Expats in the euro zone are facing more currency changes and fluctuations as analysts predict that the Euro still has some way to fall.

The Euro has fallen more than 7% against the dollar this month and is about 14% lower for the year, making it the worst performing major currency. It is facing its biggest test since it came into being 12 years ago, experts say.

Concerns about Greece being able to pay her debts and lack of confidence in the4 ability of southern European countries to radically reform their labour markets, increase productivity and adhere to tough fiscal measures, is expected to keep pressure on the Euro.

'The currency markets are focused on the debt problems in southern Europe. Until the markets see evidence of those states starting to structurally reform, confidence in the euro looks set to be thin on the ground,' said Mark O'Sullivan, director of dealing at leading currency exchange firm Currencies Direct.

The euro might fall further, according to Capital Economics economist Jonathan Loynes who forecasts Dollar parity by the end of next year. 'We suspect that concerns over the very future of the single currency will continue to weigh on the level of the exchange rate,' Loynes said. 'While some of the forces bearing down on the Euro over recent months may now be easing, there are plenty of other reasons to expect the currency to fall further,' he added.

'The euro is a one way trade right now and capitulation is on my mind. I can see a move towards $1.2000 at least,' said Kenneth Broux, market economist at Lloyds Banking Group.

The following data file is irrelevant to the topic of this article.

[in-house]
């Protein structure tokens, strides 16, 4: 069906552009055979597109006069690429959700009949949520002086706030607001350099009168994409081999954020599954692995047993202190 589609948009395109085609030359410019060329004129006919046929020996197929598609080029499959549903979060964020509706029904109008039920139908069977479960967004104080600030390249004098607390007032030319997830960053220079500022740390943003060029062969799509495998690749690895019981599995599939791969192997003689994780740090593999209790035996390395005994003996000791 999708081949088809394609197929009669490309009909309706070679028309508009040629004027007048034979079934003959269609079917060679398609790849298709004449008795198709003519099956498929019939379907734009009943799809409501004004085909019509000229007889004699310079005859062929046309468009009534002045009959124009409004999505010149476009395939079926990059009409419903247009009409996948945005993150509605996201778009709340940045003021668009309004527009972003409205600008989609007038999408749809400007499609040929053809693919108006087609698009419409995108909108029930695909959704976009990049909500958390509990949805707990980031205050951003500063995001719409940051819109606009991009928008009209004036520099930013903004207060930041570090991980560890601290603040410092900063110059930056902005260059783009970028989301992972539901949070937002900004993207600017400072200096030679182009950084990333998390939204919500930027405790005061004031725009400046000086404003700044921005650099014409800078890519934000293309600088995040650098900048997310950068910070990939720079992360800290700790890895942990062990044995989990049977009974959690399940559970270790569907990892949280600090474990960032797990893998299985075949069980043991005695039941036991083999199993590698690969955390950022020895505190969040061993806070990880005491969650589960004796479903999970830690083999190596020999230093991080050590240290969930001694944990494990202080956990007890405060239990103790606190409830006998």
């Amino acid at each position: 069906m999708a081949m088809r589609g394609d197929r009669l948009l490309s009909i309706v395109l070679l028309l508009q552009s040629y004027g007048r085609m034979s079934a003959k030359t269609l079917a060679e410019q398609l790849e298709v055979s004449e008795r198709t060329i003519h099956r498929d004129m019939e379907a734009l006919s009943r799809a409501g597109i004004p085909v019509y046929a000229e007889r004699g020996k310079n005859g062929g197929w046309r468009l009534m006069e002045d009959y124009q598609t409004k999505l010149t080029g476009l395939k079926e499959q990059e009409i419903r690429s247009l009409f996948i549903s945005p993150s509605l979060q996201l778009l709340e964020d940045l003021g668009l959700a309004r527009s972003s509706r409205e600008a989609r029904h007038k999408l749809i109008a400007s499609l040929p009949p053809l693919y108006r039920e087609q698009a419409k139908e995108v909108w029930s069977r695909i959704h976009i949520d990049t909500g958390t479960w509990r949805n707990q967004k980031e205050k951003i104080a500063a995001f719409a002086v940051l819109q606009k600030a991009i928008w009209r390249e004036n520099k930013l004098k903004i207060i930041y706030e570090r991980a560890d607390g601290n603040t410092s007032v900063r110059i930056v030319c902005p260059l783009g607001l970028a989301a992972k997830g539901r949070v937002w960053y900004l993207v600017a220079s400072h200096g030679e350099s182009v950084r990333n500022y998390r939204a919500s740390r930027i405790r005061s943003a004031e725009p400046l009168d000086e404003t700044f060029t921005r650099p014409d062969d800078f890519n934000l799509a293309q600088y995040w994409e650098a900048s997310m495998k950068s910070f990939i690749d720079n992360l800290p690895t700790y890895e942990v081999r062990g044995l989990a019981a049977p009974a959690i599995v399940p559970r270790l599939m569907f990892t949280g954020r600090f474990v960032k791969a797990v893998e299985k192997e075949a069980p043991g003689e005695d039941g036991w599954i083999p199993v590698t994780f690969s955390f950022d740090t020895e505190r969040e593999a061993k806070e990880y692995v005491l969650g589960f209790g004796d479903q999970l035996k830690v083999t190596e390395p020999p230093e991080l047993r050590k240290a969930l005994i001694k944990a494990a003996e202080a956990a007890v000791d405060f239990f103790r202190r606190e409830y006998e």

Analysts said the widening Euro zone problems had prompted a money market dollar liquidity shortage. 'Panic is now showing up in the Euro currency because it can't be really expressed in the bond markets after the EU/IMF package,' said Stuart Bennett, currency analyst at Credit Agricole CIB. 'Fiscal and economic concerns are likely to weigh on the Euro for the foreseeable future,' he added.

In an interview with German newspaper Der Spiegel published yesterday the European Central Bank president said Europe's economy 'is in its most difficult situation since World War II or perhaps even since World War I.'

Jean Claude Trichet said the euro zone's debt crisis has provoked a market reaction similar to that at the height of the global financial crisis in 2008. His word echoed those of Axel Weber, a senior policymaker at the European Central Bank and head of Germany's Bundesbank who warned: 'It is important not to underestimate the dangers to financial stability that still exist. The focus of markets has shifted in recent months towards concerns about the situation of public finances in a number of countries across the globe.'